CONCERT REVIEW: Sex Between Hipsters and Robots

  • Purity Ring at Le National. Photo Laura Pellicer

  • Purity Ring at Le National. Photo Laura Pellicer

Canadian electronic music duo Purity Ring played to a sold-out crowd at Le National on Friday night to kick off a tour supporting their first album.

Singer Megan James and instrumentalist Corin Roddick received critical acclaim for the singles that worked their way through the online music world and then for their 11-track album Shrines. They were voted “Best New Music” by Pitchfork.

From where I stood—nestled near the speakers towards the front of the stage—the sound was ethereal. Glitchy deep bass stretched across the floor while James’s high, soft vocals floated from above.

It was miraculous that an indie electro band sounded better live than on the album and delivered a performance that actually kept my attention.

Roddick lit up the stage by beating against mini geometric snares attached to his MIDI controller. The lighting system was designed by Roddick and the band’s clothing was by James, making Purity Ring a truly DIY effort.

James punctuated her dark lyrics by beating a massive Celtic-style drum which threw beams of light into the crowd. The air was thick with not just light but other potent substances.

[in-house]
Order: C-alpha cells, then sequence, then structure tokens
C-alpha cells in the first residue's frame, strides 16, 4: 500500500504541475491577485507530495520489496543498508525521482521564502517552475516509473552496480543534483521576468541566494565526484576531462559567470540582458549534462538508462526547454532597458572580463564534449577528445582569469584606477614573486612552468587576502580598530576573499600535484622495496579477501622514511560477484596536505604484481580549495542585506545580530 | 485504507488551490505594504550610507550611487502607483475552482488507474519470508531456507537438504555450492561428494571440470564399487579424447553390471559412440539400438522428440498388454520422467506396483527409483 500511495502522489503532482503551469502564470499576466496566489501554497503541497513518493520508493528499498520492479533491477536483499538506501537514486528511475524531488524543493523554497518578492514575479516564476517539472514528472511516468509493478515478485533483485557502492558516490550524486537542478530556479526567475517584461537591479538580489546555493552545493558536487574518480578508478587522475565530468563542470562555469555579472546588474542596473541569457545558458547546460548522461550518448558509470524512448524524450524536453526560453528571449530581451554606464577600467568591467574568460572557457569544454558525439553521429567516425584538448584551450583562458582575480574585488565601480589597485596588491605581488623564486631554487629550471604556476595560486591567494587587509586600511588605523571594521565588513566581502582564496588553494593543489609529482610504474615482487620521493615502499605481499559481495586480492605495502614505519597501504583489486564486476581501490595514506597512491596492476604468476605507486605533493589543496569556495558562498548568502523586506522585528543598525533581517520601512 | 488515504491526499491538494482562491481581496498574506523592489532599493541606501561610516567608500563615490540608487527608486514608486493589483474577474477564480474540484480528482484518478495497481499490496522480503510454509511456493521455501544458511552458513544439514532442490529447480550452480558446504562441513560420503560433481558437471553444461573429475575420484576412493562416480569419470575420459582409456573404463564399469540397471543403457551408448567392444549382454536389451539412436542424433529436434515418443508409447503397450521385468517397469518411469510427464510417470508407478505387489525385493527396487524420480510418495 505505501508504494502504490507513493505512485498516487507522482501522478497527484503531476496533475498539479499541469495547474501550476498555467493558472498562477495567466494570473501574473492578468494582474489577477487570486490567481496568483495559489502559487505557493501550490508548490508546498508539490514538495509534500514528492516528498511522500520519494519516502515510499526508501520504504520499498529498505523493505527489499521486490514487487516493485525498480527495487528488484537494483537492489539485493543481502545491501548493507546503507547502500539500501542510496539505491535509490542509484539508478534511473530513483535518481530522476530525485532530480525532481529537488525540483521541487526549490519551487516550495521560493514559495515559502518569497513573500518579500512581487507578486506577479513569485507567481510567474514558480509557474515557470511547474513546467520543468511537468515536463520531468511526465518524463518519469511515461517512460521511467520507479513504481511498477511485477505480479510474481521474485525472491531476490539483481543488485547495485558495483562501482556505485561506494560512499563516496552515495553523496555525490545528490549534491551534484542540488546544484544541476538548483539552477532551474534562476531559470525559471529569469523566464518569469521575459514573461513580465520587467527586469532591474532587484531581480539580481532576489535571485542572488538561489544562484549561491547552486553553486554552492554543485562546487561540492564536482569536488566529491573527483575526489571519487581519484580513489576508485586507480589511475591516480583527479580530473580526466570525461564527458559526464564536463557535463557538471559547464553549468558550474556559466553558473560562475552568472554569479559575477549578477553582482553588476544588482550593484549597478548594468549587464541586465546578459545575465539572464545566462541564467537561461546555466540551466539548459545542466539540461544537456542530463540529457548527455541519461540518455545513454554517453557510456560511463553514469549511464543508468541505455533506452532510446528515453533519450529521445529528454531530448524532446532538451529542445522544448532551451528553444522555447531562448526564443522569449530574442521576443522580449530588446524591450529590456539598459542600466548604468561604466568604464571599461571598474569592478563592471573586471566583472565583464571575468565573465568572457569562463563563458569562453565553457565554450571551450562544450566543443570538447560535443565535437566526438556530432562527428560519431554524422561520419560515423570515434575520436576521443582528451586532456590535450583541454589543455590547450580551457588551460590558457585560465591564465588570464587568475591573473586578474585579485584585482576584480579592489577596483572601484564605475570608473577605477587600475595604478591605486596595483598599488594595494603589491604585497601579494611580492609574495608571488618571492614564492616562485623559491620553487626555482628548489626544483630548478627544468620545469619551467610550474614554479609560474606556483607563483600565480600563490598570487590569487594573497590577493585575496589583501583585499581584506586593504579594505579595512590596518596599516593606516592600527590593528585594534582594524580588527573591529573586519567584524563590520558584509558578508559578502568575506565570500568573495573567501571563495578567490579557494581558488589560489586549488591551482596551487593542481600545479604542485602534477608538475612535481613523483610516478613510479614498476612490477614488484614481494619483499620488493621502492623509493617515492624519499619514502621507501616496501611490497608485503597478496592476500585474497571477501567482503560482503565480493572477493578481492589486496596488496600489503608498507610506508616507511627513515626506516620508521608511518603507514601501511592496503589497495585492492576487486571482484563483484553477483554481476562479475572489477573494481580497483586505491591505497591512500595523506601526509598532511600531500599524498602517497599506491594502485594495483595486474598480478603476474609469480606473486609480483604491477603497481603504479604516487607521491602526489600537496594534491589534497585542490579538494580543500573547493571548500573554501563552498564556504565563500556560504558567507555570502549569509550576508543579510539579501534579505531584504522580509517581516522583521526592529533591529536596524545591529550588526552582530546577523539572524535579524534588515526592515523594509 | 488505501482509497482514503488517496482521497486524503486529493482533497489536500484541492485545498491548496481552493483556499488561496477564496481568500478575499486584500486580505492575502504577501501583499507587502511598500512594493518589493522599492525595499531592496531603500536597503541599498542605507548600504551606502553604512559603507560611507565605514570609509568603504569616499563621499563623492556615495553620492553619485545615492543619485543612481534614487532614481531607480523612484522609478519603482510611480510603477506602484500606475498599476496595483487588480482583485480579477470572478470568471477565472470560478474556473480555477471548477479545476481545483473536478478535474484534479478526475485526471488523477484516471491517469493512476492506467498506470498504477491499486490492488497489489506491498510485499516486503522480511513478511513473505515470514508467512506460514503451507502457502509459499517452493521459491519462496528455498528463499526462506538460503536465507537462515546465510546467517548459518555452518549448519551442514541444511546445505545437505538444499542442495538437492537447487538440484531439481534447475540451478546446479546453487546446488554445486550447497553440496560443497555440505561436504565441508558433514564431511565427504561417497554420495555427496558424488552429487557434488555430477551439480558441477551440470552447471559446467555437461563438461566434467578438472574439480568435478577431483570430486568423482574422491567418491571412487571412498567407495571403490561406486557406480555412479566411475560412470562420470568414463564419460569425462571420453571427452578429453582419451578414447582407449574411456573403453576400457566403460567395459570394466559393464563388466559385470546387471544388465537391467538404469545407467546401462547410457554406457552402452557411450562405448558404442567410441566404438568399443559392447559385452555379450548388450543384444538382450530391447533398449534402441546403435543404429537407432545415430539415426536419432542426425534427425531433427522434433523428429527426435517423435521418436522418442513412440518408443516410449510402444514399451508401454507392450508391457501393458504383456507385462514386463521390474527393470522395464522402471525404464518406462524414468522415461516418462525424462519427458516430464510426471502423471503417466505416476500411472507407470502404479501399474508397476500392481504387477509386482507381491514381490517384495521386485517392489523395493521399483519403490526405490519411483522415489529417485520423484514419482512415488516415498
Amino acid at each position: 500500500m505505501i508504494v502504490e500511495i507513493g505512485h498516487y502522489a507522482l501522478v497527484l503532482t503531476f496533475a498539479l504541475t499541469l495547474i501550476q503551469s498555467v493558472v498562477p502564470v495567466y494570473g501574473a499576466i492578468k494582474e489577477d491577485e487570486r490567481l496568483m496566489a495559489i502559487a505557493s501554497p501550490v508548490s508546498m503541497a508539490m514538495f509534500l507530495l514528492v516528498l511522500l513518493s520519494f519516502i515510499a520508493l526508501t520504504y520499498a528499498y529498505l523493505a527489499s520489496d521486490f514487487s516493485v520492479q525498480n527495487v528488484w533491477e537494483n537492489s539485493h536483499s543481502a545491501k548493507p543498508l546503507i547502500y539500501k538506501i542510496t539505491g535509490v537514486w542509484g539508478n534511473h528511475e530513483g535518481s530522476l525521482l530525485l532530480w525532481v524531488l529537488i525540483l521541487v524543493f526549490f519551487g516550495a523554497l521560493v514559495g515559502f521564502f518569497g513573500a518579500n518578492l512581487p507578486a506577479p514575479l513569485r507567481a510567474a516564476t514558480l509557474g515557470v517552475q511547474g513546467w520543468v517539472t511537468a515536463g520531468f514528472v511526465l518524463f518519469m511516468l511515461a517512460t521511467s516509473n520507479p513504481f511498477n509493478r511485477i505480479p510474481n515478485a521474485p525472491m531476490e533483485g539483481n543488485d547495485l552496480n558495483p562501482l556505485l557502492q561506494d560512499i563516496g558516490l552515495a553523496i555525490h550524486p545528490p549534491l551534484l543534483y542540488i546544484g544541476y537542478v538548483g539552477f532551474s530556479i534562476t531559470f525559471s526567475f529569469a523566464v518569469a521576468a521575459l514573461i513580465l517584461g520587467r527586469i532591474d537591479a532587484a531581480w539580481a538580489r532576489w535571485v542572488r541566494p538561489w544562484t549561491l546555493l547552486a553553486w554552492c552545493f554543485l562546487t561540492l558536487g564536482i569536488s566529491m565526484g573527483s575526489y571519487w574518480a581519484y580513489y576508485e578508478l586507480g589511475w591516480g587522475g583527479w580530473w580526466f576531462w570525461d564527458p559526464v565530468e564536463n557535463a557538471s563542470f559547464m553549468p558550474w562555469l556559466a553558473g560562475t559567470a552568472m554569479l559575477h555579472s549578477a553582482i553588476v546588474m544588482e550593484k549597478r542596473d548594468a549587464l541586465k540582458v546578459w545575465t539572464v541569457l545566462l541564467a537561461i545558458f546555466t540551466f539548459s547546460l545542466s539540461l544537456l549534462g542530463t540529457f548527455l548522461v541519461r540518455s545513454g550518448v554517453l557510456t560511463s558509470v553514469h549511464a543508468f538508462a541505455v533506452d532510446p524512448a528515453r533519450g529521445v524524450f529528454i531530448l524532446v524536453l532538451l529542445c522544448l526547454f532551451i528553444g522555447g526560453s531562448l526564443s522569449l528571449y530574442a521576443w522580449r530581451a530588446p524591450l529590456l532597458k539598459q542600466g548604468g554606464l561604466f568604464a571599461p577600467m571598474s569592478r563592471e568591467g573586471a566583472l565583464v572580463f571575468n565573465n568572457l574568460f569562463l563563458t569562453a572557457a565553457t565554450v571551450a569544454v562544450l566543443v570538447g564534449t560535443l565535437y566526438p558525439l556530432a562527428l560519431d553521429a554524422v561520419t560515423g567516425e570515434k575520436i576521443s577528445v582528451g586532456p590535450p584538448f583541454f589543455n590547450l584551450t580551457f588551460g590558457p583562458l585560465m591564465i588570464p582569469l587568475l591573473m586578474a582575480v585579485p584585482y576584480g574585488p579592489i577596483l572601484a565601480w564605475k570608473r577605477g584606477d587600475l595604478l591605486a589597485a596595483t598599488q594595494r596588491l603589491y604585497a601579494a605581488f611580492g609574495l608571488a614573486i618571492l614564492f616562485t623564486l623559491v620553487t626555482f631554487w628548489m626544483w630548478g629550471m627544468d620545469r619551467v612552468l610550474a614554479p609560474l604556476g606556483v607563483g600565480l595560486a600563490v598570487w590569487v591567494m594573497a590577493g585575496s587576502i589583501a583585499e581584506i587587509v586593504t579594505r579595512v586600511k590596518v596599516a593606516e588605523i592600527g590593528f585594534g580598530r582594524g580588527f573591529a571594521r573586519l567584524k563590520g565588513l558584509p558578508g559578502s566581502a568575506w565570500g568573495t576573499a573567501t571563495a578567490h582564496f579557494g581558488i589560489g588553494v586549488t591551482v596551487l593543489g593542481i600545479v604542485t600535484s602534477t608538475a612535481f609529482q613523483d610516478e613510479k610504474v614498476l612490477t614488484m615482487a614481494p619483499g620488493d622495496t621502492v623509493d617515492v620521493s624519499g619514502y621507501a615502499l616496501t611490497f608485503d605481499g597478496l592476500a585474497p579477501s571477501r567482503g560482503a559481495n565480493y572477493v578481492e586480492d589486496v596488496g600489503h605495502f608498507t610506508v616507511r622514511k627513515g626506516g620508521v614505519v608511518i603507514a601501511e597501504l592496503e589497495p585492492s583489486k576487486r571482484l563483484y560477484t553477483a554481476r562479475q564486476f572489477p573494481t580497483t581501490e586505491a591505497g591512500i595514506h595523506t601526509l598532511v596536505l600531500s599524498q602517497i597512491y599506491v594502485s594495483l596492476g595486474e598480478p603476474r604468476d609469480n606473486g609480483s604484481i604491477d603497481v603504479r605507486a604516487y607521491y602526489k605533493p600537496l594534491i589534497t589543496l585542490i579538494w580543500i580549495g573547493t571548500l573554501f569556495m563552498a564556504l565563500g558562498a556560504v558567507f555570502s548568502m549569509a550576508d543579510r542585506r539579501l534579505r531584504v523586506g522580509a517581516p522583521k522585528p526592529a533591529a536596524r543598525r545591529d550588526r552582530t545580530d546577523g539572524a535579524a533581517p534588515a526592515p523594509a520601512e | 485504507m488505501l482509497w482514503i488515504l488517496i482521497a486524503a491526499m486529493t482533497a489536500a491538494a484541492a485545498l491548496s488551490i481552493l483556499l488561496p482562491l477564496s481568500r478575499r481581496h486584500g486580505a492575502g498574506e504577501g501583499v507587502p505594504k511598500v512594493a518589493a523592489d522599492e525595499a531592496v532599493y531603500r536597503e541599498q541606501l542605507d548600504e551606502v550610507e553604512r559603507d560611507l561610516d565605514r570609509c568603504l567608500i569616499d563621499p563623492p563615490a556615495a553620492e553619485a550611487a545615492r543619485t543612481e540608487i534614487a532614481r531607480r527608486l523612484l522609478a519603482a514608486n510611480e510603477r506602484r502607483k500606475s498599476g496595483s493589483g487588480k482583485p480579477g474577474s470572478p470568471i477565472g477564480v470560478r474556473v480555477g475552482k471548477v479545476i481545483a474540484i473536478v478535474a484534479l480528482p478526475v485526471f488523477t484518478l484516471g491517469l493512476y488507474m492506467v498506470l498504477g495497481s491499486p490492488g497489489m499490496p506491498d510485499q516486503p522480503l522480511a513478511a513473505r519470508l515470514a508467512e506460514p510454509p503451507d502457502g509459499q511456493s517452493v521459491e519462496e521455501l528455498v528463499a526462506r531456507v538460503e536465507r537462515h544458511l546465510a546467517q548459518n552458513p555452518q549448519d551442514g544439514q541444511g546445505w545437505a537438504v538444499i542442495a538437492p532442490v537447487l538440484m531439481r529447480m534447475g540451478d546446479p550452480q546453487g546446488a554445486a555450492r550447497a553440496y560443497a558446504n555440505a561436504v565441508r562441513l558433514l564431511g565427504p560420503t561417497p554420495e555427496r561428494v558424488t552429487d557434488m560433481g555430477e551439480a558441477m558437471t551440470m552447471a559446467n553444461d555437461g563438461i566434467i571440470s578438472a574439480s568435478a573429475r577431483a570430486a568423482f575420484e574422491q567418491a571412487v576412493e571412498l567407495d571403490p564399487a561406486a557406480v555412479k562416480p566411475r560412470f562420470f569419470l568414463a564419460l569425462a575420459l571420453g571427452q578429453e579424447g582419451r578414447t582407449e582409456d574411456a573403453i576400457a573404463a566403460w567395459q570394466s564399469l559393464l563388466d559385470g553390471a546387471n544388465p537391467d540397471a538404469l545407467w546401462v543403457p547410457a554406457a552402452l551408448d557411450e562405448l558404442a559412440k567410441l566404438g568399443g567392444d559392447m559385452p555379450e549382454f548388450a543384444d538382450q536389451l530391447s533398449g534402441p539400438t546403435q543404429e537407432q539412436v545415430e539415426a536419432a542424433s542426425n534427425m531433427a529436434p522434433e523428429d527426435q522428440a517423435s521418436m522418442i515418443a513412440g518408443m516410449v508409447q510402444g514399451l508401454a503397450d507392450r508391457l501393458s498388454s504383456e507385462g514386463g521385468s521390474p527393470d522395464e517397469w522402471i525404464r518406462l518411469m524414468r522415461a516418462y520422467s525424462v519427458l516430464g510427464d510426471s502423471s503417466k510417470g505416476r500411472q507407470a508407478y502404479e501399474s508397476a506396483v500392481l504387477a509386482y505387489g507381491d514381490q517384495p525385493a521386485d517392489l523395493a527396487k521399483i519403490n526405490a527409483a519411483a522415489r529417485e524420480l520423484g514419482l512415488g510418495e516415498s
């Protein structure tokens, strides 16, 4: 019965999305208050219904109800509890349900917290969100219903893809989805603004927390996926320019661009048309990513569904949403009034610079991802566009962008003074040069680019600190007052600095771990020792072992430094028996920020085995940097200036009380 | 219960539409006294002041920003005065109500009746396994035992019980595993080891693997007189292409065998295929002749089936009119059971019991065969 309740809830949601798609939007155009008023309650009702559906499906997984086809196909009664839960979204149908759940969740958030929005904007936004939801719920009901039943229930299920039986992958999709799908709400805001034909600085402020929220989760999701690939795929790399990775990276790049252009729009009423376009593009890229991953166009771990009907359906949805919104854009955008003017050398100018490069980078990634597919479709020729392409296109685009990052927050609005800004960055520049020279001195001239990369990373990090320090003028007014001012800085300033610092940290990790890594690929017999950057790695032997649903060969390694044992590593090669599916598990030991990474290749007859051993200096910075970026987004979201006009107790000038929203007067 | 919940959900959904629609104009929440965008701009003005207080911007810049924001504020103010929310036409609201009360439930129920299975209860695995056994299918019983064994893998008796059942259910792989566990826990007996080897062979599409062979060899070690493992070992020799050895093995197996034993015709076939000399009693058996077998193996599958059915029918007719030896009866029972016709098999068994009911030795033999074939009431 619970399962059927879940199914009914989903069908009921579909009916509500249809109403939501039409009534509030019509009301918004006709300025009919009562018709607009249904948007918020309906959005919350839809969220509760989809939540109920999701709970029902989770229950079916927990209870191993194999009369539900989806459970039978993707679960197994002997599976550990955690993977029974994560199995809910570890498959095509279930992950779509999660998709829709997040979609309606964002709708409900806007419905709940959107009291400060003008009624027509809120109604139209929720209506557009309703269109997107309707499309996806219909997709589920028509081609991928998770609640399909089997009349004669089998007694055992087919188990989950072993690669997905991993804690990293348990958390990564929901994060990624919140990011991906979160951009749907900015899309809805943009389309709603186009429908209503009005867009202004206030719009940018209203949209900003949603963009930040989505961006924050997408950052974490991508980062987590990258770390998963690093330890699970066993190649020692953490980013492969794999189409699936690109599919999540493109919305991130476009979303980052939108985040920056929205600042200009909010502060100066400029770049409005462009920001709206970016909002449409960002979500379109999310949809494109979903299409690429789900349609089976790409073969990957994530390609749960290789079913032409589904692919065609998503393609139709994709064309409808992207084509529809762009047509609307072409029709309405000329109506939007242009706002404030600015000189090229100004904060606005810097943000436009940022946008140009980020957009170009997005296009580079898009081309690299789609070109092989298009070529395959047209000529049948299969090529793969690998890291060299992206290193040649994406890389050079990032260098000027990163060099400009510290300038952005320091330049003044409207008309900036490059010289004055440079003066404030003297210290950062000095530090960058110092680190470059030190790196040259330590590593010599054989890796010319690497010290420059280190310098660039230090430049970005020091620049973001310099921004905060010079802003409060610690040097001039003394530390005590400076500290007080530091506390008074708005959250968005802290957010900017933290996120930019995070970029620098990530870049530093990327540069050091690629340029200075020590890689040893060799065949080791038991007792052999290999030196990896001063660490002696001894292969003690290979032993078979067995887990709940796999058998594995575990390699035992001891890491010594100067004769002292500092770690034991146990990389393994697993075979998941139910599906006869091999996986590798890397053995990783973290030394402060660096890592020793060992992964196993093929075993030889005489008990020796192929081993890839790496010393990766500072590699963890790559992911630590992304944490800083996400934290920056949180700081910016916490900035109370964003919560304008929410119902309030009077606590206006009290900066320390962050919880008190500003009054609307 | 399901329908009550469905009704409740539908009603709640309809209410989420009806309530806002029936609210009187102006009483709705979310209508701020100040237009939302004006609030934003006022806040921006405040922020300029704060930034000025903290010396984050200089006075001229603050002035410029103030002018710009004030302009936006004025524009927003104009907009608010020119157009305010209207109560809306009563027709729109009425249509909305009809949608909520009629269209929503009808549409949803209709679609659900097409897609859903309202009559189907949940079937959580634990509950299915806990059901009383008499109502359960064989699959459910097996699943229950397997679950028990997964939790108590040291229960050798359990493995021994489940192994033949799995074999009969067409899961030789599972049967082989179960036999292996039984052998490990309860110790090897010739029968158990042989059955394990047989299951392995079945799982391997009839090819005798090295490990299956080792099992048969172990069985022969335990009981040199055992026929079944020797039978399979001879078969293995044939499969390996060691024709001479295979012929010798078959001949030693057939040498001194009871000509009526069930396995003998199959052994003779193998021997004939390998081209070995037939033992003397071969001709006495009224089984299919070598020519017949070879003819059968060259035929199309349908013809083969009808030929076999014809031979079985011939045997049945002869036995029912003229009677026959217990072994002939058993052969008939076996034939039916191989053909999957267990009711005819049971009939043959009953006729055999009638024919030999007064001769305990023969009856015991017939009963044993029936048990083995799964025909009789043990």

“I feel high, from the air,” said a guy standing behind me.

I realized I was possibly feeling the effects of more than just the music.

“Crawlersout” was first on the line-up, but it was the sound of “Lofticries,” arguably their most popular track, that got the crowd.

And then the rap began.

That was jarring. A member from the opening act Young Magic joined Roddick and James onstage for a little musical interlude on their track “Grandloves.” It was an awkward attempt at rap. These two are better left to their own devices.

Surprisingly, Purity Ring’s rendition of a Soulja Boy song later in the show worked, and the dance parties were back. And then the inevitable happened—with only 11 tracks under their belt, the show wrapped up.

“There was no encore probably because they have no other songs,” said a friend. “It was one of the shortest shows I’ve seen in a long time.”

But a short set list seemed a small price to hear Purity Ring perform tracks that I’ll continue to have on repeat.

Why? Because it sounds like sex between hipsters and robots. And I’m into that.

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